He is generally inclined to make lofty speeches, touting the importance of his ideas. While he doesn't want to be viewed as a "politician" -- "visionary" will do just fine, thank you very much -- he understands that people are likely to see him as a politician. If someone wants to discuss his ideas with him, he's more than willing to oblige, but he'll also speak to just about anyone who looks willing to listen. As long as he has an audience, he will go on at great length about capitalism, objectivism, and the perceived evils of various governments.

[point in timeline you're picking your character from]: New Years Day, 1959, just after the attack on the masquerade ball in the Kashmir Restaurant.

[journal post]:

First things first. Where the hell am I?

[The audio is on, and there's a clunking sound, like something just got dropped or kicked.]

I demand an answer. If this is some sort of kidnapping attempt, I assure you, it won't go over well. I'm not some sort of cringing child that can be ordered around and made to jump at shadows. Show yourselves! Explain what you want with me.

[A long pause.]

If you're not willing to do that, then I suppose I'll just have to come find you. You've made a terrible mistake. You've made me very angry.

[The audio shuts off.]

[third person / log sample]:

He never would have admitted it, not even to himself, most of the time, but it was very hard to concentrate on one's work when one's city was falling down around their ears. Every few seconds, he looked up from the paperwork, hearing some sort of sound, some suggestion that someone, somewhere, was coming for him, weapon in hand, or worse, Plasmids in hand. It was paranoia, of course, he recognized that well enough, and he tried to shake the thought off. The security was strong. His sanctuary would hold.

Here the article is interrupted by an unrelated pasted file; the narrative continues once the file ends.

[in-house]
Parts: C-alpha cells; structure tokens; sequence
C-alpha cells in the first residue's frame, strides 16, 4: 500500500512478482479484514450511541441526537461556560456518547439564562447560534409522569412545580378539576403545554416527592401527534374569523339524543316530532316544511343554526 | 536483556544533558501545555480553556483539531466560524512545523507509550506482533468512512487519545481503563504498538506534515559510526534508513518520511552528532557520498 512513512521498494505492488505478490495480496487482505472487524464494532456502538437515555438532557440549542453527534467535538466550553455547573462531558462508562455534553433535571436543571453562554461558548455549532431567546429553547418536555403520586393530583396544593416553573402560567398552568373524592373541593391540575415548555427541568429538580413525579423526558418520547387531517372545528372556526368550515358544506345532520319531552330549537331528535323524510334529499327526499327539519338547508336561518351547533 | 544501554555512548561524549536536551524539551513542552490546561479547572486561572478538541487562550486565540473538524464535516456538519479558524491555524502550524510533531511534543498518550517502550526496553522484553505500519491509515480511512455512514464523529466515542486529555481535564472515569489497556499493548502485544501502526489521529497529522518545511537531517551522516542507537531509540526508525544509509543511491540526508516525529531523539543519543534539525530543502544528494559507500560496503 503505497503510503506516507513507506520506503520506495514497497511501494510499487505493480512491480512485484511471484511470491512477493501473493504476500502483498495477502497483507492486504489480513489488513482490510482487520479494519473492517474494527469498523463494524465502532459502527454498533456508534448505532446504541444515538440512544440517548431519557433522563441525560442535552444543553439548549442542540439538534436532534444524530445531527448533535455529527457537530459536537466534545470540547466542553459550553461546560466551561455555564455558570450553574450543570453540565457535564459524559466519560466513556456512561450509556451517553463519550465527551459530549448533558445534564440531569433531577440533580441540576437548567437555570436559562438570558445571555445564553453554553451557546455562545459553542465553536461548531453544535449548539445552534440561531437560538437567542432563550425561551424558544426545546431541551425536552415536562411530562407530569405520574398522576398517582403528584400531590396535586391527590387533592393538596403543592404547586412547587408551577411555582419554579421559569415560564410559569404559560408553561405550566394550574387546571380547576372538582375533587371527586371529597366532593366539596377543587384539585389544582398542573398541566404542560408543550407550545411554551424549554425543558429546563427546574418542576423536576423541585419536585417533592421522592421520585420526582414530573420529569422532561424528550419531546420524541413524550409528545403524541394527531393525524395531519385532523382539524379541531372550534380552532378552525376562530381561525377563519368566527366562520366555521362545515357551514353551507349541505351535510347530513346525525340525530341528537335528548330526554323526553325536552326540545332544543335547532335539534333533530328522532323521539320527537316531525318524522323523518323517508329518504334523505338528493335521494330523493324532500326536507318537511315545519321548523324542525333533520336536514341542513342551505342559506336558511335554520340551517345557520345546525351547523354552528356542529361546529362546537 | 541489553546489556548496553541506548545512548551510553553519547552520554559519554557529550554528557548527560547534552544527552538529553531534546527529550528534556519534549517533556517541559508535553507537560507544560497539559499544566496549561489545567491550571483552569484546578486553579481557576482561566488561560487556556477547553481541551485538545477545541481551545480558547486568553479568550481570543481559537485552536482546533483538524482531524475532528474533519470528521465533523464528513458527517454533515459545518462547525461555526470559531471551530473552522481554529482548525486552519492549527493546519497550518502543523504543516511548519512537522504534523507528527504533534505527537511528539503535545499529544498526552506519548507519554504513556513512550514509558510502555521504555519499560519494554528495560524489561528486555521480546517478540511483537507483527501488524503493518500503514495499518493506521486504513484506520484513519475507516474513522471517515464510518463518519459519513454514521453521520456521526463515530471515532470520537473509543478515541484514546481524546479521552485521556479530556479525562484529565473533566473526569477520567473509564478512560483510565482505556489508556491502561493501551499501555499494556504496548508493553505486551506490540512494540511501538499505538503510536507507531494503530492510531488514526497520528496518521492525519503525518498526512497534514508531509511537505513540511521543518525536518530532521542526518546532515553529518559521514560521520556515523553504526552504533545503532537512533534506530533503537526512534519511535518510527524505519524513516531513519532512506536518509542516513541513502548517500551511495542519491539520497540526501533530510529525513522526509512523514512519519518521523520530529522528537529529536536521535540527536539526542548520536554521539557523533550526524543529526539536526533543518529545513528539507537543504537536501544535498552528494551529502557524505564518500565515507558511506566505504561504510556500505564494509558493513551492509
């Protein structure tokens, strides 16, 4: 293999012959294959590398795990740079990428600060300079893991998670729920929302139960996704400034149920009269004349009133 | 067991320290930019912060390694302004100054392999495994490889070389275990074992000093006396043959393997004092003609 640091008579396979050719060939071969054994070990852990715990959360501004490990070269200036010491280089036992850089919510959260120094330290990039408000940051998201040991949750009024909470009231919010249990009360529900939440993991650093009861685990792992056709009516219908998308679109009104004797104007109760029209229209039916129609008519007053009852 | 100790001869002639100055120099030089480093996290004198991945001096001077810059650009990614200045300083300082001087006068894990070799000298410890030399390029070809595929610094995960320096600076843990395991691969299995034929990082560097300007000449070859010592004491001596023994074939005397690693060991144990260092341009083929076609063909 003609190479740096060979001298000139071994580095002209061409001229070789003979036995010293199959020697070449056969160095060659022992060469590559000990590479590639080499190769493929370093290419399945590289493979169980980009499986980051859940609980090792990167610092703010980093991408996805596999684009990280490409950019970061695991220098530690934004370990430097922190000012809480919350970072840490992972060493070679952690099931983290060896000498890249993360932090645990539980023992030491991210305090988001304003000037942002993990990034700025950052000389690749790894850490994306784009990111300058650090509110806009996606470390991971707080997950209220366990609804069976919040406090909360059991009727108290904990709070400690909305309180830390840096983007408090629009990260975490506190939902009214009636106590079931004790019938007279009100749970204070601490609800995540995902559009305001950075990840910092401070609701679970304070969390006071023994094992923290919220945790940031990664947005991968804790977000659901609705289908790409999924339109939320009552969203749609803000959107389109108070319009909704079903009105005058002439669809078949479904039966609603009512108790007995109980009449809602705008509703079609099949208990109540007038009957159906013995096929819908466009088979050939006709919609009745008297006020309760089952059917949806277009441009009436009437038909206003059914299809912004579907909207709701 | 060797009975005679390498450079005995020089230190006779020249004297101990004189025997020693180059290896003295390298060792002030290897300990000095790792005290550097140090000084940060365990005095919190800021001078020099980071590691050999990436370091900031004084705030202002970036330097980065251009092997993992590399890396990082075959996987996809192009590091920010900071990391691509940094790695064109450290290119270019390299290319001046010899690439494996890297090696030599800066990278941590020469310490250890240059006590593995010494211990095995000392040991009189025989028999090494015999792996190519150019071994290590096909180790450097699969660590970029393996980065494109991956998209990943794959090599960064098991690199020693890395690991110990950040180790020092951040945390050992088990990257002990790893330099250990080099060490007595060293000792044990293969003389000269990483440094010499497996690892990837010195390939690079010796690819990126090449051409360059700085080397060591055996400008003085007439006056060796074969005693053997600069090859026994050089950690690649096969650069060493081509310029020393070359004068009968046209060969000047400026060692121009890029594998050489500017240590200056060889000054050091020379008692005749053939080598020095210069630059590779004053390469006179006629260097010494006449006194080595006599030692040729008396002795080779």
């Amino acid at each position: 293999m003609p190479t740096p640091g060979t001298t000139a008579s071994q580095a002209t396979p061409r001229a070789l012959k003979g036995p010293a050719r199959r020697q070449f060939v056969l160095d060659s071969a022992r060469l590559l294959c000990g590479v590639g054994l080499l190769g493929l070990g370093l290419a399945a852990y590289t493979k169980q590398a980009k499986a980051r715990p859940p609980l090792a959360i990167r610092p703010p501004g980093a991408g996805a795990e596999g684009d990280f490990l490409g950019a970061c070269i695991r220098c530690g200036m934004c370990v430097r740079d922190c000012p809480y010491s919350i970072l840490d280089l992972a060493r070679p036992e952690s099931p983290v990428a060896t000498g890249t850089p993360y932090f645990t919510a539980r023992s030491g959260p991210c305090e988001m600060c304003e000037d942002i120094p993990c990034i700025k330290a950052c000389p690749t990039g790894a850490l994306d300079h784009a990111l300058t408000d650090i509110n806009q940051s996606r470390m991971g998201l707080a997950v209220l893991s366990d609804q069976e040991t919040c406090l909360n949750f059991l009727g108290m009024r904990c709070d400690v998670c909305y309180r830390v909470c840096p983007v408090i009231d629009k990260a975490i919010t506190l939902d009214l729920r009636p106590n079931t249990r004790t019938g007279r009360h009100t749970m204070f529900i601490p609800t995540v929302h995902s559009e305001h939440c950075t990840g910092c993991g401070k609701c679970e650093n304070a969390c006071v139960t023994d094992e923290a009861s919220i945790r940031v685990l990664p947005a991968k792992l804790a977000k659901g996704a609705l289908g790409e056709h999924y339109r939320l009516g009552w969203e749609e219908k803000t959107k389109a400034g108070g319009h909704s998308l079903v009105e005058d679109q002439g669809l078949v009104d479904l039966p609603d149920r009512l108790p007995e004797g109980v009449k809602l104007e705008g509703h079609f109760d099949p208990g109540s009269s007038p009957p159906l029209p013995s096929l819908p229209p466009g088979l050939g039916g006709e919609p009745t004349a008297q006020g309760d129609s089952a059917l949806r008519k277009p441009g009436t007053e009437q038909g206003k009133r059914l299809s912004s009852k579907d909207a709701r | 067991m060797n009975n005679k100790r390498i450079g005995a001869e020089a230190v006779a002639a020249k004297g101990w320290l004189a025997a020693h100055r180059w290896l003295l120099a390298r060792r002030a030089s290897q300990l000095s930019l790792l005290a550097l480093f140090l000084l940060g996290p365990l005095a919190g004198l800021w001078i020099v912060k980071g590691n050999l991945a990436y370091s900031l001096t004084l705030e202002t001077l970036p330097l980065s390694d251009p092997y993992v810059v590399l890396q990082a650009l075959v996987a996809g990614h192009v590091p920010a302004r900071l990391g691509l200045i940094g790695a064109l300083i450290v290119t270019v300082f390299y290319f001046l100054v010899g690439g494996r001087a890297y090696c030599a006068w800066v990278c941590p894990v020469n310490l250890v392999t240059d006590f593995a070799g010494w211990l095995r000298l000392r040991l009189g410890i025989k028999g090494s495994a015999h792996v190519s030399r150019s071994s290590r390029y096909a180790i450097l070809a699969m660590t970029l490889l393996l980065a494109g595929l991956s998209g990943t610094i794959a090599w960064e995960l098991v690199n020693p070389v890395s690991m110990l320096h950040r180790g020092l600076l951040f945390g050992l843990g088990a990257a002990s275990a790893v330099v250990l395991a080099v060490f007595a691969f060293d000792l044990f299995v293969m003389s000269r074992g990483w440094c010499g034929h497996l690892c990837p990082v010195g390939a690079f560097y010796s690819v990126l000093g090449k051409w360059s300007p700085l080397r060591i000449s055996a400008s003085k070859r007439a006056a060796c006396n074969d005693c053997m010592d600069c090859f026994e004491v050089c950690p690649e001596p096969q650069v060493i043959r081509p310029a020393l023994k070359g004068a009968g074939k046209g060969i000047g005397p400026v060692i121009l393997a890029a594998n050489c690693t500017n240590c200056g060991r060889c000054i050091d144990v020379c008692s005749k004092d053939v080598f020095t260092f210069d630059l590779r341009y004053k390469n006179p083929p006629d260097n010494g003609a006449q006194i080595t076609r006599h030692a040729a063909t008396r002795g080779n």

He put one hand on his forehead and sighed, pausing for a moment before bringing his other hand up to slowly massage his temples, wincing a bit at the headache that he already felt starting right behind his eyes. It had been a long day. They were all long days, but this one had been worse, somehow, perhaps because they had been pressuring him again. They wanted answers, but they didn't understand -- there were no easy answers, there was only effort, hard work, pushing himself forward. He could achieve what they could only dream of, and none of them understood.

He'd tried, usually successfully, to channel all of his energy into work, to avoid the worries about anything else. But somehow, those niggling concerns still crept in, even as he spread more and more paperwork over the desk to push them away. He had blueprints to concentrate on; a proposed addition to Hephaestus had him concerned about the rising costs of labor, and McDonagh had been pressuring him to make improvements to the sewage system. It was New Year's Eve. He should have been somewhere else, somewhere celebrating, a pretty girl on his arm. But he was here.

Lighting a cigarette, he leaned back in his chair, taking the office around him, as familiar to him as anything now. It was the place he spent most of his time, the place he retreated to when things got serious. After a few moments of contemplation, the phone rang, its shrill noise jarring his moment of solitude. Reluctantly, he picked it up. "Ryan."

It was Sullivan, voice frantic. "Mr. Ryan. There's been an attack at the Kashmir." 

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Andrew Ryan

December 2012